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Pinterest: The Ultimate Writing Resource

Be honest…

How much time do you spend on Pinterest every day?

pinterest infographicDon’t tell me minutes — I said be honest.

We’re talking hours here, right?

I confess to spending an obnoxious amount of time on my phone, computer, Kindle — any internet-connected device really — cruising my favorite categories and boards.

So much so, in fact, that sometimes…I feel guilty.

Pinterest is like the ultimate tool for turning a little bit of boredom into a very prolonged period of procrastination.

I waste SO much time I could spend on productive things like working on my next novel, finding new fans, or meeting some other indie authors.

You’ve felt the same way, right?


What if I said you could get in your fun time on Pinterest every day *while* also improving your current work-in-progress *and* growing your fanbase?

It can happen.

Let’s start with your writing process.

How do you brainstorm your characters?

I’m not talking about the basics (name, age, birthplace, job, etc.) — I’m talking about all the little details that turn a character sketch into a living, breathing person.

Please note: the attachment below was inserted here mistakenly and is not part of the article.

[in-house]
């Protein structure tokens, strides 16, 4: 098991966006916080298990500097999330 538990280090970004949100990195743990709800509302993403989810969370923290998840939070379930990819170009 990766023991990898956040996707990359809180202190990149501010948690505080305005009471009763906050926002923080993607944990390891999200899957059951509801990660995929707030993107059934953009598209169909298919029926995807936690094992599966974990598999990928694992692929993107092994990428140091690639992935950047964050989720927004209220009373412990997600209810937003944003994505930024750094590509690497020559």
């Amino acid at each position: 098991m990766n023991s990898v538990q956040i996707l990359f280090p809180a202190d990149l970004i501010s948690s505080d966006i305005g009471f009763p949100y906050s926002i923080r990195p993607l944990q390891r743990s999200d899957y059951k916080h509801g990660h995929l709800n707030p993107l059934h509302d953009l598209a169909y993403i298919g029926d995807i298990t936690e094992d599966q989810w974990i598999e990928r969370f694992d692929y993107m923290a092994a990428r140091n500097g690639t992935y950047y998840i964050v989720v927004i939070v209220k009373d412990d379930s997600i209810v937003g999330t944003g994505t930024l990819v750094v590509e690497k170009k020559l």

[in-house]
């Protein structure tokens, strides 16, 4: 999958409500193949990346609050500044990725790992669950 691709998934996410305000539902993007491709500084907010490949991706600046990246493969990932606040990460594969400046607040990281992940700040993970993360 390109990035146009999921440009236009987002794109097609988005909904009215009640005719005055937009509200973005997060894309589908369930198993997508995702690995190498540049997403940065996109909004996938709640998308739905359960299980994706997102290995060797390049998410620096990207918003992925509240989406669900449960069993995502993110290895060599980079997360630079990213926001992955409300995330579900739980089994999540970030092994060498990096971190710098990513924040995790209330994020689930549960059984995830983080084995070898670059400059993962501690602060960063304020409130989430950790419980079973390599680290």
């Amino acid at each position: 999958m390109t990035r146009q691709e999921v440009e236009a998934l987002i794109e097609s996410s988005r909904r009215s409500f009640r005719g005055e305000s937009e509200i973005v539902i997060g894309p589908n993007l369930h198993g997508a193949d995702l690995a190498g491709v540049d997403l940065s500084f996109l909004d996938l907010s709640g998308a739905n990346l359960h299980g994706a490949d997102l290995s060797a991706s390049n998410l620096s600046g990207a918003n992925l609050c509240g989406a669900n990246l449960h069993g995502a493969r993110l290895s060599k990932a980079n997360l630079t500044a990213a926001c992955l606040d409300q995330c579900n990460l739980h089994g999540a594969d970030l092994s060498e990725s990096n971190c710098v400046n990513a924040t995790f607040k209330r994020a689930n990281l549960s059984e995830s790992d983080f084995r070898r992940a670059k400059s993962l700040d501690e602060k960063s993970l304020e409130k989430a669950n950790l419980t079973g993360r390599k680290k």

You *could* fill out a detailed character profile with a long list of likes/dislikes, goals, hopes, fears, and so on…

…OR you could create a board with pins for everything about your character on Pinterest.

Which one of those sounds like more fun?

Let me tell you a quick story.

Last month, just days before my final deadline to finish my second novel, my grandfather passed away.

It wasn’t entirely unexpected, but it was heartbreaking nonetheless. After a week-long trip to Alabama to join my family in saying our goodbyes, I returned home and found I was completely disconnected from my work-in-progress.

My concentration was shot, my characters’ voices disappeared from my head — in short, I was lost.

So I found myself drifting on Pinterest, my go-to activity when I have no brain power left to expend.

And then I saw something, a random pin that reminded me of my main character. I did a little searching and found more pins that reminded me of my character.

Eventually I created a board and start adding all these pieces of my character’s personality until I had a visual representation of everything she stands for, everything she loves, everything that means something to her.